amplifier, capacitive-type sensor, CS5171, dual preamp, fly-back converter, OPA1652, PCB, red hot pcb, wurlitzer

Red Hot PCB: Dual Preamp Piano Amplifier

The Wurlitzer SST Piano Amplifier PCB is a dual preamp and 40 watt power amp for Wurlitzer 200 series keyboards.

It was designed by Kevin Beller for Vintage Vibe, a company in New Jersey making custom electronics and upgraded parts for vintage keyboards like Fender Rhodes, Hohner Clavinet and Wurlitzer pianos. They also manufacture several of their own designs based on select models of the aforementioned manufacturers.

There are several interesting features to this preamp:

  • The power supply consists of 4 different voltages; the 27V input from an external fly-back converter is used directly for the power amp stage and then regulated down to 24V and 12V for the preamp stages. It is also boosted to 200V using an ON Semiconductor CS5171. This high voltage biases the reed bar on the piano, which is a capacitive-type sensor which translates the vibration of a series of tines into the musical signal that drives the input to the preamp.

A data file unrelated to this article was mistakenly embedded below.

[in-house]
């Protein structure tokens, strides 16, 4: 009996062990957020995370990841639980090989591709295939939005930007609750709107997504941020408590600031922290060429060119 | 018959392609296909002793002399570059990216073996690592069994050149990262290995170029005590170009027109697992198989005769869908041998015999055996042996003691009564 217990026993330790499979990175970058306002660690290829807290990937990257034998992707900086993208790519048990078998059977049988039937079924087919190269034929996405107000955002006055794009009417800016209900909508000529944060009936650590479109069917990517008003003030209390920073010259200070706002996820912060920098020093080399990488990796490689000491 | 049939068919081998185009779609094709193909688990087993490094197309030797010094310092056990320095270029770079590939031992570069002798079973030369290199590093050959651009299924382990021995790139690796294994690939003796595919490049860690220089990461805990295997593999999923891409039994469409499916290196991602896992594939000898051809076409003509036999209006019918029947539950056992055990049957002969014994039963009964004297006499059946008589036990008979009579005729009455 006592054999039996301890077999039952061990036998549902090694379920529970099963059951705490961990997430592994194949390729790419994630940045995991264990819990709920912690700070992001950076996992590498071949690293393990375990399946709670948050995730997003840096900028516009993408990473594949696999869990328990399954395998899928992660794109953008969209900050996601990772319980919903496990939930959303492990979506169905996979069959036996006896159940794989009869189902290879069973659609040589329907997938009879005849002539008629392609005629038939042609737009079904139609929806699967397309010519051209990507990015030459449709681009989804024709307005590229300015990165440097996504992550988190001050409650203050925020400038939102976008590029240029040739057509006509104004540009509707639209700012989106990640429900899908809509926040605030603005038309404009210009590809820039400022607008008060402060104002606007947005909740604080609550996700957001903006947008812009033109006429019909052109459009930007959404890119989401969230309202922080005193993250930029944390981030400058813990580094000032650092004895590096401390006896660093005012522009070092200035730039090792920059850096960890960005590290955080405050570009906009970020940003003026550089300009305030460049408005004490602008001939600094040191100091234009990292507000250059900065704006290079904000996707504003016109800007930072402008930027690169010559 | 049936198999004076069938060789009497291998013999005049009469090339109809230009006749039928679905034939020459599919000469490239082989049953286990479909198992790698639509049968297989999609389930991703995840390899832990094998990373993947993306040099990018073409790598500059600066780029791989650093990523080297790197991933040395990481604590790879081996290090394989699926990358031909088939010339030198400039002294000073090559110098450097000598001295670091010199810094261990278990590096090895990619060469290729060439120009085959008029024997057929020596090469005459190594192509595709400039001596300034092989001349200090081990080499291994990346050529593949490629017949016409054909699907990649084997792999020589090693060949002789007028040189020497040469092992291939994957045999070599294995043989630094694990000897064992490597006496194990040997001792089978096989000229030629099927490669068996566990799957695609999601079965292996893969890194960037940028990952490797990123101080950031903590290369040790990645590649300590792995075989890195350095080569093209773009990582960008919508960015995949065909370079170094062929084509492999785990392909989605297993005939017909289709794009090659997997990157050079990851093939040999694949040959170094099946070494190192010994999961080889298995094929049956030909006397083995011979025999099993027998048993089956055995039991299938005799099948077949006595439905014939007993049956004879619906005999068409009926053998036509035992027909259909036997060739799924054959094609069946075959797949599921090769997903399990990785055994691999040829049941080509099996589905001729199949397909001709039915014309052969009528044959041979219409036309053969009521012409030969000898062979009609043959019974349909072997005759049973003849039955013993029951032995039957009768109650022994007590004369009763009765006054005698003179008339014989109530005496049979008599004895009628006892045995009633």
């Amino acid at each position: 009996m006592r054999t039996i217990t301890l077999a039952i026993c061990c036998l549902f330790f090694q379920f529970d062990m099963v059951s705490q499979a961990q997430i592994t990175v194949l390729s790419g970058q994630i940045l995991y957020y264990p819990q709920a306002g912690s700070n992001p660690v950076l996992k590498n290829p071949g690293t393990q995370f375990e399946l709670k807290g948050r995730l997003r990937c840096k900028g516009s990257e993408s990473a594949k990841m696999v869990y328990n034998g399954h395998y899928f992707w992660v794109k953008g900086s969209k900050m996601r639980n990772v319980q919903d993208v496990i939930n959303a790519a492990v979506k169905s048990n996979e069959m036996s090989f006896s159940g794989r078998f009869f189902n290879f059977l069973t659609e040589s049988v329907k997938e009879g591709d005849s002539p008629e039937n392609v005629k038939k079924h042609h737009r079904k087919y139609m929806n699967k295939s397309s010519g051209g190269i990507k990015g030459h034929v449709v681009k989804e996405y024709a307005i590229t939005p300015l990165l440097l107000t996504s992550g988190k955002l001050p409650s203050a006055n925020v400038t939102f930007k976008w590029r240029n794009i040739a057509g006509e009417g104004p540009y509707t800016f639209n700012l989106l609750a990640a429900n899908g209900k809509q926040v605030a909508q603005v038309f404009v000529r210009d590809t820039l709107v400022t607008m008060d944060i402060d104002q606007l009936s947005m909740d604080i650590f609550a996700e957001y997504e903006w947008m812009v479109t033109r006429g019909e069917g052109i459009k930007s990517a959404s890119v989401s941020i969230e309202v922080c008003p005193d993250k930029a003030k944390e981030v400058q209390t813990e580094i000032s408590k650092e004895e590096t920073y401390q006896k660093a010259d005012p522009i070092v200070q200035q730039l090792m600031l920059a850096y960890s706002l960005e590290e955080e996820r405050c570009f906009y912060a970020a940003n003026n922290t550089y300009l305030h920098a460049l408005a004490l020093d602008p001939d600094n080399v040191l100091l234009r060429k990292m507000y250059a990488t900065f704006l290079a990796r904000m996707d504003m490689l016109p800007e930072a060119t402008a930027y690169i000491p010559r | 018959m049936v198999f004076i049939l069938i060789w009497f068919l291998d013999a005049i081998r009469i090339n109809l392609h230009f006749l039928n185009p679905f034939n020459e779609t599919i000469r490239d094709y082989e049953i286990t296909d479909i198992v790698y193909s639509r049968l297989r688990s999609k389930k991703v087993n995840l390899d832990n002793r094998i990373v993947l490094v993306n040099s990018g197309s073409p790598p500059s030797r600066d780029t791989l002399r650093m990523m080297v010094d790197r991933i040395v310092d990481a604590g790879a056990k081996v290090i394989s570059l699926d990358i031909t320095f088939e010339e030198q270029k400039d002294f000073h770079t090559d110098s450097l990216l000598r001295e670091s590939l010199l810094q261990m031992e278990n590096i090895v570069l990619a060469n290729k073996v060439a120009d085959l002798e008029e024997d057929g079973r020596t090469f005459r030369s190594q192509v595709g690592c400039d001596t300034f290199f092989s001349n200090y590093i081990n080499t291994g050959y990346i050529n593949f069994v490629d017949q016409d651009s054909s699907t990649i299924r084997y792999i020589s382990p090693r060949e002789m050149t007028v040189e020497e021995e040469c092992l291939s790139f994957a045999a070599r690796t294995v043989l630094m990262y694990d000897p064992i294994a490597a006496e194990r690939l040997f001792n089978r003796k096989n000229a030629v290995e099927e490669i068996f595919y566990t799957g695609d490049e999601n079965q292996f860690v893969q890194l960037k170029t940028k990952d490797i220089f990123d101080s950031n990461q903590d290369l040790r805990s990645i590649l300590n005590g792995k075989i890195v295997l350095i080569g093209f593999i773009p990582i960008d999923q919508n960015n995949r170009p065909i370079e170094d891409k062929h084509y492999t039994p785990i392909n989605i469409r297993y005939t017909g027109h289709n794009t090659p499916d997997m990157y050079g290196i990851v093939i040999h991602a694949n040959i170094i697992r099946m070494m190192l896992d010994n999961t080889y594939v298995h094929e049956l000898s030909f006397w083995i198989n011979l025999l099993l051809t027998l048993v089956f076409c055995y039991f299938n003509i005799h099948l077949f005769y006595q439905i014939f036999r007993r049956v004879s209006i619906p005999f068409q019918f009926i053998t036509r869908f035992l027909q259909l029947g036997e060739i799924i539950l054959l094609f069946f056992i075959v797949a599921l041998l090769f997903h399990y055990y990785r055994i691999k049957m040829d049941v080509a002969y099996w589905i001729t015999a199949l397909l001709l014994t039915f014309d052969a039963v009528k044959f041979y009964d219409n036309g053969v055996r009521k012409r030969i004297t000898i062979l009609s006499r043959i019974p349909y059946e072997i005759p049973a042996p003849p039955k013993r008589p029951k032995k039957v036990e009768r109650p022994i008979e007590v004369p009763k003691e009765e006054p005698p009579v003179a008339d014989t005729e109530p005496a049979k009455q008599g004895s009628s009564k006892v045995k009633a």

• The dual preamp allows the end user to select between a low-noise, low-distortion Texas Instruments OPA1652 for a pristine, hi-fidelity sound or a 12AU7 vacuum tube if you are looking for a darker, richer sound laden with harmonics. There are trim-pots that allow the end user to fine tune the harmonic content in the tube circuit.
  • There is a tremolo circuit based on the THAT Corp. 2181, a VCA driven by a sine wave LFO that is user adjustable from 1.5Hz to 15Hz. The user can also default to the standard Wurlitzer 5.7Hz tremolo rate by actuating the push-push switch built into the tremolo pot.
  • There is an auxiliary output using another OPA 1652 that can be used to drive an external amplifier.
  • The power to drive the onboard speaker is provided by a Texas Instruments TPA3118 Class D amplifier capable of delivering 42 watts into an 8 Ohm load at 0.06% THD.
  • All outputs are protected from turn-on/off noise by a muting relay.

Thank you Kevin Beller for your contribution to this Red Hot PCB article!

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